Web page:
I recently wrote a paper on the development of U.S. cyberpolicy in which I noted an interesting shift in the rhetoric being employed from one of anti-terrorism in the Bush Administration’s National Strategy to Secure Cyberspace, to Cold War rhetoric in the Obama Administration’s Cyberspace Policy Review. This shift seemed to be in line with recent assertions that the U.S. is engaging in a cyber arms race. An obvious reason for this emphasis on an increase in cyber capabilities is so as to be able to use the strategy of deterrence so popular in the Cold War. This would then imply that the Obama administration has abandoned the Bush Doctrine of pre-emptive attack, and was returning to a superpower-centric vision of world order. However the reason the the Bush Doctrine was taken on in the first place was due to the changing nature of global power; a stalemate had developed precipitated by the unwillingness of nations to initiate nuclear war; the Soviet Union had collapsed and Russia was now an ally of the States; and 9/11 demonstrated that perhaps the greatest threat to national security could come from unpredictable and perhaps irrational non-state actors who were not averse to risks and did not want to maintain the status quo. Cold War-style deterrence only works against an adversary who has something to lose. Pre-emptive action was therefore the safest alternative, striking in ‘anticipatory self-defence’ before the adversary can strike you.
A preemptive cyber-strike makes no sense for several reasons: firstly, the aim of a pre-emptive strike is for the superior power to thwart an imminent attack by a growing power before this power reaches its fully potential an attack capabilities. However in the case of cyber capabilities, the U.S. is not the strongest power- China is far more developed. Secondly, attribution is a very difficult issue in cyberattacks; it is easier to attribute blame through political motivation than through examining the cyber trail. Therefore it is difficult to pre-empt an attack when it is not clear even after the fact where it might have originated from or to what ends. Even if this could be ascertained, the likelihood of the attackers being state-sponsored or even working independently so as to allow plausible deniability, makes any kind of national response difficult. And finally, a full-scale debilitating cyber attack is unlikely to occur by itself; this would not disable the ability of an enemy to retaliate. It would mostly likely occur in one of two scenarios: in conjunction with a kinetic attack, with the aim of confusing communication and computer-based military functions enough that they would not be able to respond to a physical attack; or it would be used discretely as a form of espionage, in which case a physical retaliatory attack would be excessive, and a similar cyberattack may not currently be within U.S. cyber capabilities.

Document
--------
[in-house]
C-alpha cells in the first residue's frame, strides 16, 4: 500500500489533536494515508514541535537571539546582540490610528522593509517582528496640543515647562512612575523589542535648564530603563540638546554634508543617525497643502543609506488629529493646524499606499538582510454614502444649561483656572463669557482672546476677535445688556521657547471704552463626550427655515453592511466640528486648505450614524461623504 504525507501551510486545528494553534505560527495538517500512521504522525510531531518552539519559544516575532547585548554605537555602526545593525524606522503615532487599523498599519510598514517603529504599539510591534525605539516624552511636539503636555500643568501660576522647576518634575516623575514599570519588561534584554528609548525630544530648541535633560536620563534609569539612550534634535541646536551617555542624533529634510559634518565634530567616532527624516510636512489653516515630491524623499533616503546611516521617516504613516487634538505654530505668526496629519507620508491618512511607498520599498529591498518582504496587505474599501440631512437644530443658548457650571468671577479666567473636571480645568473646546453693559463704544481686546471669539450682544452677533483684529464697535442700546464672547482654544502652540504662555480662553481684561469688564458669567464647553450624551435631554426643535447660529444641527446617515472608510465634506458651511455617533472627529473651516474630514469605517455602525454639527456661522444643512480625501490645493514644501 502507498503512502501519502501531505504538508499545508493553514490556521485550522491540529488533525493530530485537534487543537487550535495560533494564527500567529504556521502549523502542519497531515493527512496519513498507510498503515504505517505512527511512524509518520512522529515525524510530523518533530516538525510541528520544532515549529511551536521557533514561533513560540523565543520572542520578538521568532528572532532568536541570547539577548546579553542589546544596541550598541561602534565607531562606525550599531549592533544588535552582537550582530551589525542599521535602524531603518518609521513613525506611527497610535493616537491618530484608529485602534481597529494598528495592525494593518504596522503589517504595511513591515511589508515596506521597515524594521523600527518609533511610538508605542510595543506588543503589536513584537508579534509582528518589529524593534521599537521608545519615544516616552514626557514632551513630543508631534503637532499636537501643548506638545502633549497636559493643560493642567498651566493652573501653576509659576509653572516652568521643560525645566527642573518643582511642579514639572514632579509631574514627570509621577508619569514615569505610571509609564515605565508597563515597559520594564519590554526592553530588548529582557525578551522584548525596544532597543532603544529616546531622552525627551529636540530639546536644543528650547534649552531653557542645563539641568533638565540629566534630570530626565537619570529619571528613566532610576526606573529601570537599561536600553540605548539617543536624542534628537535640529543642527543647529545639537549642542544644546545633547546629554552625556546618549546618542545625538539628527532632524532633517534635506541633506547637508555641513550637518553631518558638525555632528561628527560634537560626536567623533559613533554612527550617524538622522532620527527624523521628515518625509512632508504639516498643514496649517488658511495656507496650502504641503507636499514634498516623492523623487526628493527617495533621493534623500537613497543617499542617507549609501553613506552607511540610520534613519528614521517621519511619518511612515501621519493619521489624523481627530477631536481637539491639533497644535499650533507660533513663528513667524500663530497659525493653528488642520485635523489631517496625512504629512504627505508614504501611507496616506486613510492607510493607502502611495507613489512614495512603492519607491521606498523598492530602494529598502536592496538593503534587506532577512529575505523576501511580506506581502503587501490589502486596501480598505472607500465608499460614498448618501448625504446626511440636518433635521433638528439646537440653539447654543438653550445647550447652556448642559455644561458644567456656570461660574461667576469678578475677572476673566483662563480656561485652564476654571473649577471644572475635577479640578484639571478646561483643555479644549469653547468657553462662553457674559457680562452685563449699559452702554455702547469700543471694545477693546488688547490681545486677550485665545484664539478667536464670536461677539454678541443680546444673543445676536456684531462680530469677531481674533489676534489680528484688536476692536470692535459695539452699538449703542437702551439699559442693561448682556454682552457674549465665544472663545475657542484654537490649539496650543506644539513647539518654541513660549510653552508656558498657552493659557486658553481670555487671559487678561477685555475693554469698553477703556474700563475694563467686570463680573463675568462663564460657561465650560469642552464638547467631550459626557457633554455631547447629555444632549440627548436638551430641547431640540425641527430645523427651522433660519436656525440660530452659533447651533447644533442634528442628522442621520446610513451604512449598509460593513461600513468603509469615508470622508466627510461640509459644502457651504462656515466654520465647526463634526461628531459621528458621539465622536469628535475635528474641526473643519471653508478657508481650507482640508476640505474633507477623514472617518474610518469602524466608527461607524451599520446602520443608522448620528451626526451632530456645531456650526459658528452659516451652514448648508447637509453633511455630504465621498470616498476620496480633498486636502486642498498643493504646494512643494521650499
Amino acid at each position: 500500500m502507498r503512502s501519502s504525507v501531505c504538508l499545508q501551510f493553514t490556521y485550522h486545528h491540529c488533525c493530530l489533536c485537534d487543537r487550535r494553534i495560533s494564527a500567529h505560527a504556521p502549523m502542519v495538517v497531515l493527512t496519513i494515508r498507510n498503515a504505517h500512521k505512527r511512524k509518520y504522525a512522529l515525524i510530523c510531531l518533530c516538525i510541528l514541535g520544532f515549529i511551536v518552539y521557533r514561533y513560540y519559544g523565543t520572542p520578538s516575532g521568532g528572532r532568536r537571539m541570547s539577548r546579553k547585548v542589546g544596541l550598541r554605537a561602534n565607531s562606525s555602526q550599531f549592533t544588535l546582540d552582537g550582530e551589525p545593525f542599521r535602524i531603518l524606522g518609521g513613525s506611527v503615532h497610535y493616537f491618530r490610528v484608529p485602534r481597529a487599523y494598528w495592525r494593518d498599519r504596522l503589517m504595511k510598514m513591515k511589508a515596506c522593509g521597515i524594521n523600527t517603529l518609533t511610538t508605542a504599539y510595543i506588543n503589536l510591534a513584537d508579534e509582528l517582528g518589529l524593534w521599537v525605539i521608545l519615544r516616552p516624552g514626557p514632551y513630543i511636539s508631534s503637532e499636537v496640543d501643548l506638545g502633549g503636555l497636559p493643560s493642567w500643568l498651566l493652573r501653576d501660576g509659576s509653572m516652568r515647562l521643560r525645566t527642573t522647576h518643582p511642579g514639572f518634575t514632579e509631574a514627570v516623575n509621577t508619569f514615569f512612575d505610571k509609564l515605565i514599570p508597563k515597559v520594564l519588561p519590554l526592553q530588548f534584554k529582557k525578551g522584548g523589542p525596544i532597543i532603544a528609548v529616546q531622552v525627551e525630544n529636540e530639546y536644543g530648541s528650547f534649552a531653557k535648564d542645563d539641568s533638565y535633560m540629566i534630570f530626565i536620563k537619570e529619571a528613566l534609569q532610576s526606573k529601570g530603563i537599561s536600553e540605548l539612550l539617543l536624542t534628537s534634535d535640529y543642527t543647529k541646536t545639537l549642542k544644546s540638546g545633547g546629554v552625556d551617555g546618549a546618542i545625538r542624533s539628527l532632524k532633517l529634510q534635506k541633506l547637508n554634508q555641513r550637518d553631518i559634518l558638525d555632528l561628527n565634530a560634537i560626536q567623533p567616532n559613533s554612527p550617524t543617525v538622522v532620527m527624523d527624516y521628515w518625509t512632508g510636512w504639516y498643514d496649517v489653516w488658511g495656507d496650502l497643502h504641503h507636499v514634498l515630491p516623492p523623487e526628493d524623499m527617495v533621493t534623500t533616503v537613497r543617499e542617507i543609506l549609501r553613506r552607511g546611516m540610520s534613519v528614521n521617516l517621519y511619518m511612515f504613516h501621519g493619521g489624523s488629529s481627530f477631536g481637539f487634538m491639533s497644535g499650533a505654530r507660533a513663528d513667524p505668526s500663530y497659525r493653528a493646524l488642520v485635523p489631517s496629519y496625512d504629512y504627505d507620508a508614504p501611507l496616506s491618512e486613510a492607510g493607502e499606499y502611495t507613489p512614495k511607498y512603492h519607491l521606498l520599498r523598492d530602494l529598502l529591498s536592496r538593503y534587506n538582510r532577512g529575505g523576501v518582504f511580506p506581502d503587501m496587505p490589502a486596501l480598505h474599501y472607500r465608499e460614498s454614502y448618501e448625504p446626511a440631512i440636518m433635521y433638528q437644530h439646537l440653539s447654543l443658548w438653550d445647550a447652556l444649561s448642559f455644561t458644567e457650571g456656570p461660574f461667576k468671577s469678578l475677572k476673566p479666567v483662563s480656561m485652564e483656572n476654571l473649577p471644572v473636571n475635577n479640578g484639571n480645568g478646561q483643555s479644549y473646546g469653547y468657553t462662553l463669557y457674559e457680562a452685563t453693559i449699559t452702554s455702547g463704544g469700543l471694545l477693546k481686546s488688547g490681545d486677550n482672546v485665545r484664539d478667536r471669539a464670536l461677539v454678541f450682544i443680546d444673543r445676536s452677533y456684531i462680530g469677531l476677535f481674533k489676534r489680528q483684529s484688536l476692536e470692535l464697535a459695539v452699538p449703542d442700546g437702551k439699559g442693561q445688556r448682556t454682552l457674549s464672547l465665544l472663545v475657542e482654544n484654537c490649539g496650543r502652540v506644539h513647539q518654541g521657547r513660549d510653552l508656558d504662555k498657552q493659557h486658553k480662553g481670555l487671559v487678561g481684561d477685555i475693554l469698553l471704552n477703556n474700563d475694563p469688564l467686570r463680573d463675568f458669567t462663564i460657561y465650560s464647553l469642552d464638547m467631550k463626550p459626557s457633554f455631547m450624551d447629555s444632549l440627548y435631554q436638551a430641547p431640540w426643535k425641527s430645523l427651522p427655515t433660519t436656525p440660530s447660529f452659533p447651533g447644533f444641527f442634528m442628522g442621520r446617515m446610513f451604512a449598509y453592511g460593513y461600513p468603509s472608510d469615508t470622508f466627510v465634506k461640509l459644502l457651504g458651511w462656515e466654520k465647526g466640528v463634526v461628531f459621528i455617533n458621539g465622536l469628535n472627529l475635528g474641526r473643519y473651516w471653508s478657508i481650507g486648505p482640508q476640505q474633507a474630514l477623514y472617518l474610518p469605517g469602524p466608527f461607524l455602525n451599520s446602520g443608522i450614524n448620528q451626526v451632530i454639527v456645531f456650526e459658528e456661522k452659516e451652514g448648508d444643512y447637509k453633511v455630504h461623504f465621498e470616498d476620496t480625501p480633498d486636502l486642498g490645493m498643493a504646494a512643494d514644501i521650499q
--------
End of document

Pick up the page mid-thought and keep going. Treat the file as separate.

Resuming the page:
Therefore a strategy of deterrence would seem to be the best option, building up the U.S.’s cyber capabilities so that no one will challenge them. However the U.S. is already far behind China, and not in a position to deter anyone. If anything it is China who is leading in the cyberspace race. Therefore, it would seem that the U.S. is adopting a strategy of straight-up defense, in the hope of detecting and minimising the damage of a cyberattack, until its capabilities are developed enough to match that of China. The Obama Administration may be using Cold War rhetoric to inspire a sense of urgency and competition in its citizens, to arm against an attack from China, but this is not a cyber arms race in the way this rhetoric would have us understand it. It is more a race to catch up.